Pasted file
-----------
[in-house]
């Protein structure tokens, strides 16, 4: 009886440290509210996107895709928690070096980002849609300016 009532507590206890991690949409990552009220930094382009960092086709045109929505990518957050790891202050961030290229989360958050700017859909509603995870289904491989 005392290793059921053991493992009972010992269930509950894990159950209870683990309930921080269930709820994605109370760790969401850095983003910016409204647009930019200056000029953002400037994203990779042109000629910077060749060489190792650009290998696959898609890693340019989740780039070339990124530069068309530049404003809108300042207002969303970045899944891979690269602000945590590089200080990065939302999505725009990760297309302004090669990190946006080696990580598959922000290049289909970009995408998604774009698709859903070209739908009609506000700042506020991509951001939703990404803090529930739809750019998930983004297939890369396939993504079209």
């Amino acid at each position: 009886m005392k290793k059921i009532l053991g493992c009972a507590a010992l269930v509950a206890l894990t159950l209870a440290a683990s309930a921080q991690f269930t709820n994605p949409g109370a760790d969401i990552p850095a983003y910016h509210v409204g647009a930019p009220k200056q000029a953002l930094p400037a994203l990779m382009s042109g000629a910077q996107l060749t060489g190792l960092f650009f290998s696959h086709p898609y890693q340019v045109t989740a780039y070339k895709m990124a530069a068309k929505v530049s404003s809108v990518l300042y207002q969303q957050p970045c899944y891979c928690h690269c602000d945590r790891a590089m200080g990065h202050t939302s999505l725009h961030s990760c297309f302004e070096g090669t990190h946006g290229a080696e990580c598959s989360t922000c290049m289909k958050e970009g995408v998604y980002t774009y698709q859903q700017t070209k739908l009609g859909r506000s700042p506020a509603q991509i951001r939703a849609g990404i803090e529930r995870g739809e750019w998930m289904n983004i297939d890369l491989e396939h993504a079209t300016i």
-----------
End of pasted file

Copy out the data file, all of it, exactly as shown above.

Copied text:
[in-house]
């Protein structure tokens, strides 16, 4: 009886440290509210996107895709928690070096980002849609300016 009532507590206890991690949409990552009220930094382009960092086709045109929505990518957050790891202050961030290229989360958050700017859909509603995870289904491989 005392290793059921053991493992009972010992269930509950894990159950209870683990309930921080269930709820994605109370760790969401850095983003910016409204647009930019200056000029953002400037994203990779042109000629910077060749060489190792650009290998696959898609890693340019989740780039070339990124530069068309530049404003809108300042207002969303970045899944891979690269602000945590590089200080990065939302999505725009990760297309302004090669990190946006080696990580598959922000290049289909970009995408998604774009698709859903070209739908009609506000700042506020991509951001939703990404803090529930739809750019998930983004297939890369396939993504079209």
């Amino acid at each position: 009886m005392k290793k059921i009532l053991g493992c009972a507590a010992l269930v509950a206890l894990t159950l209870a440290a683990s309930a921080q991690f269930t709820n994605p949409g109370a760790d969401i990552p850095a983003y910016h509210v409204g647009a930019p009220k200056q000029a953002l930094p400037a994203l990779m382009s042109g000629a910077q996107l060749t060489g190792l960092f650009f290998s696959h086709p898609y890693q340019v045109t989740a780039y070339k895709m990124a530069a068309k929505v530049s404003s809108v990518l300042y207002q969303q957050p970045c899944y891979c928690h690269c602000d945590r790891a590089m200080g990065h202050t939302s999505l725009h961030s990760c297309f302004e070096g090669t990190h946006g290229a080696e990580c598959s989360t922000c290049m289909k958050e970009g995408v998604y980002t774009y698709q859903q700017t070209k739908l009609g859909r506000s700042p506020a509603q991509i951001r939703a849609g990404i803090e529930r995870g739809e750019w998930m289904n983004i297939d890369l491989e396939h993504a079209t300016i």